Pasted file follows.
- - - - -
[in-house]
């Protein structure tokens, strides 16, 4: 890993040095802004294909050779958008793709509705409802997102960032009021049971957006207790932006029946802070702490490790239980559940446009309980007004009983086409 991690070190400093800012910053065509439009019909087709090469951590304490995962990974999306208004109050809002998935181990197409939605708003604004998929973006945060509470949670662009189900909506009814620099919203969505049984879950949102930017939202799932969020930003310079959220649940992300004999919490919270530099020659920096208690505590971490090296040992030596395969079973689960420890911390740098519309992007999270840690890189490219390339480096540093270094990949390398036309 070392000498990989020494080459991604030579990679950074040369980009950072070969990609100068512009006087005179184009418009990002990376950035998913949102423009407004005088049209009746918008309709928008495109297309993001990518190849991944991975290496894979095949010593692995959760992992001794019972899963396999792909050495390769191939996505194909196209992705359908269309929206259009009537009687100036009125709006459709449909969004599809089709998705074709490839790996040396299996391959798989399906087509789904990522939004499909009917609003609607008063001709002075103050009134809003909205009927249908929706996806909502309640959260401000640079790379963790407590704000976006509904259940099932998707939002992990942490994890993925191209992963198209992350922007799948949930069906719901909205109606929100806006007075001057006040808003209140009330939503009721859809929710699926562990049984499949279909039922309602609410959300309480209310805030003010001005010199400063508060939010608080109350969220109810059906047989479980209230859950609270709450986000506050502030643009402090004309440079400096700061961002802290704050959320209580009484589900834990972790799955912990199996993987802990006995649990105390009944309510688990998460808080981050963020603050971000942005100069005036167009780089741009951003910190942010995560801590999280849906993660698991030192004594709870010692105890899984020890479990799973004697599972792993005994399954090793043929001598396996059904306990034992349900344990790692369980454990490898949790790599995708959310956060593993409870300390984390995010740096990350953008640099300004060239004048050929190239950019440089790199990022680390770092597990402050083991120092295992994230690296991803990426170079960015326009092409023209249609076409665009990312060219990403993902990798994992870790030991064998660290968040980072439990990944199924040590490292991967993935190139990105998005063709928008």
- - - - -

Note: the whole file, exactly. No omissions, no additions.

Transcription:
[in-house]
């Protein structure tokens, strides 16, 4: 890993040095802004294909050779958008793709509705409802997102960032009021049971957006207790932006029946802070702490490790239980559940446009309980007004009983086409 991690070190400093800012910053065509439009019909087709090469951590304490995962990974999306208004109050809002998935181990197409939605708003604004998929973006945060509470949670662009189900909506009814620099919203969505049984879950949102930017939202799932969020930003310079959220649940992300004999919490919270530099020659920096208690505590971490090296040992030596395969079973689960420890911390740098519309992007999270840690890189490219390339480096540093270094990949390398036309 070392000498990989020494080459991604030579990679950074040369980009950072070969990609100068512009006087005179184009418009990002990376950035998913949102423009407004005088049209009746918008309709928008495109297309993001990518190849991944991975290496894979095949010593692995959760992992001794019972899963396999792909050495390769191939996505194909196209992705359908269309929206259009009537009687100036009125709006459709449909969004599809089709998705074709490839790996040396299996391959798989399906087509789904990522939004499909009917609003609607008063001709002075103050009134809003909205009927249908929706996806909502309640959260401000640079790379963790407590704000976006509904259940099932998707939002992990942490994890993925191209992963198209992350922007799948949930069906719901909205109606929100806006007075001057006040808003209140009330939503009721859809929710699926562990049984499949279909039922309602609410959300309480209310805030003010001005010199400063508060939010608080109350969220109810059906047989479980209230859950609270709450986000506050502030643009402090004309440079400096700061961002802290704050959320209580009484589900834990972790799955912990199996993987802990006995649990105390009944309510688990998460808080981050963020603050971000942005100069005036167009780089741009951003910190942010995560801590999280849906993660698991030192004594709870010692105890899984020890479990799973004697599972792993005994399954090793043929001598396996059904306990034992349900344990790692369980454990490898949790790599995708959310956060593993409870300390984390995010740096990350953008640099300004060239004048050929190239950019440089790199990022680390770092597990402050083991120092295992994230690296991803990426170079960015326009092409023209249609076409665009990312060219990403993902990798994992870790030991064998660290968040980072439990990944199924040590490292991967993935190139990105998005063709928008």